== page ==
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Two of three private insurance companies managing Iowa's nearly $5 billion Medicaid program again reported millions of dollars in losses, documents filed with the Iowa Insurance Division show.
Also on Wednesday, the Iowa Department of Human Services released its second quarterly report since the transition took place, which Gov. Terry Branstad touted as the most 'thorough and transparent look” at the Medicaid program.
Amerigroup Iowa and AmeriHealth Caritas both reported losses of more than a hundred million dollars, according to third-quarter financial statements effective Sept. 30 filed with the state. UnitedHealthcare of the River Valley is not an Iowa company and therefore does not post the same documents with the insurance division.
Amerigroup reported losses of more than $147 million, while AmeriHealth reported losses of more than $132 million.
Iowa handed its Medicaid program with nearly 600,000 recipients over to the managed-care organizations on April 1.
In early November - about seven months into the program - the state announced it would increase capitation rates, or the per-member per-month fees it pays the MCOs for the first rate period, which ends June 30, 2017, by about $33 million. The increase on the state's end also came with an additional $94.5 million from the federal government.
Iowa officials pointed to rising prescription drug prices and unexpected costs of new Medicaid enrollees as the primary factors for the rate increase.
AmeriHealth could not be reached for comment, while Amerigroup pointed to parent company Anthem's recent statements made during its third-quarter earnings call in November.
During that call, Joe Swedish, Anthem's chairman, president and chief executive officer, told analysts that the company experienced greater losses than forecast in Iowa.
'We are in the process of having deep discussions with the state regarding the possibility of adjustments (to rates),” he said in the call. 'I commented in our discussions just a moment ago that we have realized some positive effect from that discussion, and quite frankly we're hoping for more. Unfortunately, the recent rate increase still is inadequate.”
He went on to say that the company is hopeful for a positive outcome.
'We are concerned about the actuarial soundness of the rates. And that has been expressed by all the MCOs from the get-go,” he said.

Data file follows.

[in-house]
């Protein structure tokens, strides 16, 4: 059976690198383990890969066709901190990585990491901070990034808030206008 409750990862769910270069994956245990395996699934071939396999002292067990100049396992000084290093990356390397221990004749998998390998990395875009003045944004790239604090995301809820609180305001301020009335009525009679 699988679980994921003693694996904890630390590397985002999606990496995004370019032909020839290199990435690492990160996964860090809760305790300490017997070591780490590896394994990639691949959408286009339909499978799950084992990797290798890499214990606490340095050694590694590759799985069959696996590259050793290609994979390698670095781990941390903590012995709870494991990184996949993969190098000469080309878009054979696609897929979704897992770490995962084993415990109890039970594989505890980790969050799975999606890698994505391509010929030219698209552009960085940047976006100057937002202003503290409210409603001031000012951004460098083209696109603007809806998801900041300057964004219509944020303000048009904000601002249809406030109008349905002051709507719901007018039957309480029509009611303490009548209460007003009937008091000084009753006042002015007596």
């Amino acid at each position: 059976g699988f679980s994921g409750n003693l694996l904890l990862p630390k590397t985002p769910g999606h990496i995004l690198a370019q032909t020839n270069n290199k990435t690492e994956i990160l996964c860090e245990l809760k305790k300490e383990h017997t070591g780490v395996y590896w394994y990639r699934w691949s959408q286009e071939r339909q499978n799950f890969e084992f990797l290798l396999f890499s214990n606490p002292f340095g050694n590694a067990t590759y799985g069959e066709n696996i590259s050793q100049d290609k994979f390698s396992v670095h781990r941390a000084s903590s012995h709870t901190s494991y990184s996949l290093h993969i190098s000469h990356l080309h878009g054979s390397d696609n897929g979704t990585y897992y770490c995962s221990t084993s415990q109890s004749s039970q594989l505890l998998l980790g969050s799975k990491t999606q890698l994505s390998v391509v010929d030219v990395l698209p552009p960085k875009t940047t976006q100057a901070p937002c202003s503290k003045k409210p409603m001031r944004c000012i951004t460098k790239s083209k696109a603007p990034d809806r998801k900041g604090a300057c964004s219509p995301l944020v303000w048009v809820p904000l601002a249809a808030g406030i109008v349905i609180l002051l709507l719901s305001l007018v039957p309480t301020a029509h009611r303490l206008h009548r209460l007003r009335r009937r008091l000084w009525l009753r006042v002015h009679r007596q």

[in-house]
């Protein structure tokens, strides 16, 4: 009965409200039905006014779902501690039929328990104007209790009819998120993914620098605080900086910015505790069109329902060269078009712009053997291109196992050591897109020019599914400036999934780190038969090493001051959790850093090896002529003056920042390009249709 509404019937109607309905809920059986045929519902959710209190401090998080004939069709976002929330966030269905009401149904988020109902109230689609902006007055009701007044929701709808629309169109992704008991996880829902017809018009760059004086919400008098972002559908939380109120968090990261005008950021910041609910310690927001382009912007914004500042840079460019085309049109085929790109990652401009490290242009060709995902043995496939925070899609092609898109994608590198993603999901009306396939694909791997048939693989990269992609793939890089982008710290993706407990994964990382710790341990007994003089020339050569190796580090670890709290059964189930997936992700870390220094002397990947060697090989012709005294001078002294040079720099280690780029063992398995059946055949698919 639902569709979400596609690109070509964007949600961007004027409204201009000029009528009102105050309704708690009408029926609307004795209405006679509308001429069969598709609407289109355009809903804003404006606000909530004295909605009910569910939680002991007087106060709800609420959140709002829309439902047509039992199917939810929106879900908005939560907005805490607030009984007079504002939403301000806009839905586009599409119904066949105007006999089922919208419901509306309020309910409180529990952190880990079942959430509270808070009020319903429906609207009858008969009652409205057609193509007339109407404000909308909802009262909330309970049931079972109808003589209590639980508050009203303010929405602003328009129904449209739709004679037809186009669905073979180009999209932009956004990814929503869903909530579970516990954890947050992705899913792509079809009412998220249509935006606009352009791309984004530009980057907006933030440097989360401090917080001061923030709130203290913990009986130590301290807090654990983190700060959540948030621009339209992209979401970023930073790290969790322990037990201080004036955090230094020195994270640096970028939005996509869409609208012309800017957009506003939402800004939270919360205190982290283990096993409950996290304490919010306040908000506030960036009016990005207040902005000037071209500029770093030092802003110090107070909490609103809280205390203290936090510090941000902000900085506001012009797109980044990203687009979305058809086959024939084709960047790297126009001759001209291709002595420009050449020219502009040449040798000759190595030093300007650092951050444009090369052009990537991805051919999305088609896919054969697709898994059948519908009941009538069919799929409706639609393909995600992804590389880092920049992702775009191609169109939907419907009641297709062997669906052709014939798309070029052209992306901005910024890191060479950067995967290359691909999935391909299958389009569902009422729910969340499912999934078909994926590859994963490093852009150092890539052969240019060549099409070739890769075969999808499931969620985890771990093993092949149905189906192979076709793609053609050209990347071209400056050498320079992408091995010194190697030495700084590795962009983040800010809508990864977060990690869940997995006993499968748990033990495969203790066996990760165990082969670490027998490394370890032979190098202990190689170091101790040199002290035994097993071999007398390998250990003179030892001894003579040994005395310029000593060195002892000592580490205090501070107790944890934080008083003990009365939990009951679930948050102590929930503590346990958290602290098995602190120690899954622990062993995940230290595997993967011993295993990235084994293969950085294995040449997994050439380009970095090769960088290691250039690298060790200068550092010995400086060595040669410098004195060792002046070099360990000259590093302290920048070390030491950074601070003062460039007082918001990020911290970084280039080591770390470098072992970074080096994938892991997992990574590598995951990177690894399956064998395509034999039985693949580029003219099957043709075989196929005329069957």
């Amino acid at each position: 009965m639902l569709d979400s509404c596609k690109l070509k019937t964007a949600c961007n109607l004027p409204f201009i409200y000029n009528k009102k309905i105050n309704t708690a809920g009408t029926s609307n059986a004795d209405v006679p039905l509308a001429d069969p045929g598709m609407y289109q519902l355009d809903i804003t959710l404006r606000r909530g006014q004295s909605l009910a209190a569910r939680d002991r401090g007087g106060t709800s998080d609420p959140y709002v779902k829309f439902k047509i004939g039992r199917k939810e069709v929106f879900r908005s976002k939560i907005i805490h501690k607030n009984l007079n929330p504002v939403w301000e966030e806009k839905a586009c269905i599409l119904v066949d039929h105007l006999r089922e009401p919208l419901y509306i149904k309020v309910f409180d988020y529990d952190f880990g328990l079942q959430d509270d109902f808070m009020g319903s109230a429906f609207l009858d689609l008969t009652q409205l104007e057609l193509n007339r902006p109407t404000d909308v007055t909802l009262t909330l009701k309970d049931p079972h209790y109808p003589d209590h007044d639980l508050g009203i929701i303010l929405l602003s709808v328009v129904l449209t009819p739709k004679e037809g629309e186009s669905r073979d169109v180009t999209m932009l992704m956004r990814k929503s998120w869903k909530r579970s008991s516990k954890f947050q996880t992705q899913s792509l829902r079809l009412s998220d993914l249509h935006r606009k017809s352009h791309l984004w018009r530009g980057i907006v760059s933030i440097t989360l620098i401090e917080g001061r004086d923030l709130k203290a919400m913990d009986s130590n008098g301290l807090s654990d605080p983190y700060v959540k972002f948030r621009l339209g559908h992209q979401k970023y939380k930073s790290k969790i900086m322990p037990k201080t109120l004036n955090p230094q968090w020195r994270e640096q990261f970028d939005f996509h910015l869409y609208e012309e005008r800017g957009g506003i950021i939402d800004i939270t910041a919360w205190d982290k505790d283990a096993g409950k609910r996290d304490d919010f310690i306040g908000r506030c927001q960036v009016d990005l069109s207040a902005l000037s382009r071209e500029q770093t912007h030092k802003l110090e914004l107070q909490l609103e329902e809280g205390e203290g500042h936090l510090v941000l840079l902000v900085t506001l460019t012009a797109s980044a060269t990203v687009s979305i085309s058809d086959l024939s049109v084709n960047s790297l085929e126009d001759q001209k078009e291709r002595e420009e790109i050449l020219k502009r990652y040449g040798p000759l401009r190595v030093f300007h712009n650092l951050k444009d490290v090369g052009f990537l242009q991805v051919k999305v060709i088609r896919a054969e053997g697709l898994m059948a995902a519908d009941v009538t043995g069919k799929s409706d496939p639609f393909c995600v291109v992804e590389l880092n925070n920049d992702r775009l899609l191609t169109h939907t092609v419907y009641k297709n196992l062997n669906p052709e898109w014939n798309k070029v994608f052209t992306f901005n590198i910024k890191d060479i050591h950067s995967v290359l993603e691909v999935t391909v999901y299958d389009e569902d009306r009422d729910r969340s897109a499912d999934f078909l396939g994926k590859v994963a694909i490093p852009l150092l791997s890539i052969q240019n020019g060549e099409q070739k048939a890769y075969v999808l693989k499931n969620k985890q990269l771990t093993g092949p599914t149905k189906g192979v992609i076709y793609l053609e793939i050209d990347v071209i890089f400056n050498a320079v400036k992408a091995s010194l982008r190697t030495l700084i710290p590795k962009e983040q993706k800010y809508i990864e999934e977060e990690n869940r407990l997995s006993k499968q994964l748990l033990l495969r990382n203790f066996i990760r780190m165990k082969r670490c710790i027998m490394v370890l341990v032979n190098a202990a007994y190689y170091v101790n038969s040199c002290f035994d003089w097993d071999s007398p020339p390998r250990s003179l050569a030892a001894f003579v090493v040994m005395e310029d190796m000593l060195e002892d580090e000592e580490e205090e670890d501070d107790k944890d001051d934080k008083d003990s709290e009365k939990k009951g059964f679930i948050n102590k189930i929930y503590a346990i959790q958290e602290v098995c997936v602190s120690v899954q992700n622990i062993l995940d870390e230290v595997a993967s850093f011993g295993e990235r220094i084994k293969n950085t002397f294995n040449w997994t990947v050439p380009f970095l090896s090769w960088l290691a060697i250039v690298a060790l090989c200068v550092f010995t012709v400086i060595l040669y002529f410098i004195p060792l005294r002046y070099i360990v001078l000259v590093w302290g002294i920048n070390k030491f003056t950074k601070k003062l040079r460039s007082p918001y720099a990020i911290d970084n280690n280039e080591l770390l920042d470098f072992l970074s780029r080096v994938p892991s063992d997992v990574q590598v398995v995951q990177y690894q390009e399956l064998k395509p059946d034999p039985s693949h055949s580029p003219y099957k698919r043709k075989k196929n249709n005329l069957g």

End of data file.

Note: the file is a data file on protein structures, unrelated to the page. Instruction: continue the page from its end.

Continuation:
Meanwhile, the 79-page report that includes data from July to September and released ahead of the second Health Policy Oversight Committee on Dec. 13, projects the program to-date is saving the state about $29.7 million. The report, in a bar chart, shows that projected costs without managed care would cost the state $372 million compared with the $343 million it instead has spent under managed care.
It also includes capitation payments, which include federal and state dollars, made to the three MCOs that total more than $1.7 billion.
The governor's office on Wednesday pointed to several positive metrics, including more than 230,000 health risk assessments being completed and more than 25,000 adults and children who have been assigned health care coordinators.
DHS also reported it has seen a waiting list reduction for Home and Community Based Services waivers drop by about 2,200.
Other highlights from the report include:
l The MCOs paid hospitals more than $256 million in claims; physicians more than $80.8 million in claims; and home and community-based services more than $176 million in claims.
l 100 percent of pharmacy pre-authorizations were completed within 24 hours. Amerigroup, on average, approved 77 percent of pre-authorizations; AmeriHealth approved 63 percent; and UnitedHealthcare approved 80 percent.
l All three health plans exceeded the contractual expectation that 90 percent of payment claims be paid within 14 days.
l Comments: (319) 398-8331; firstname.lastname@example.org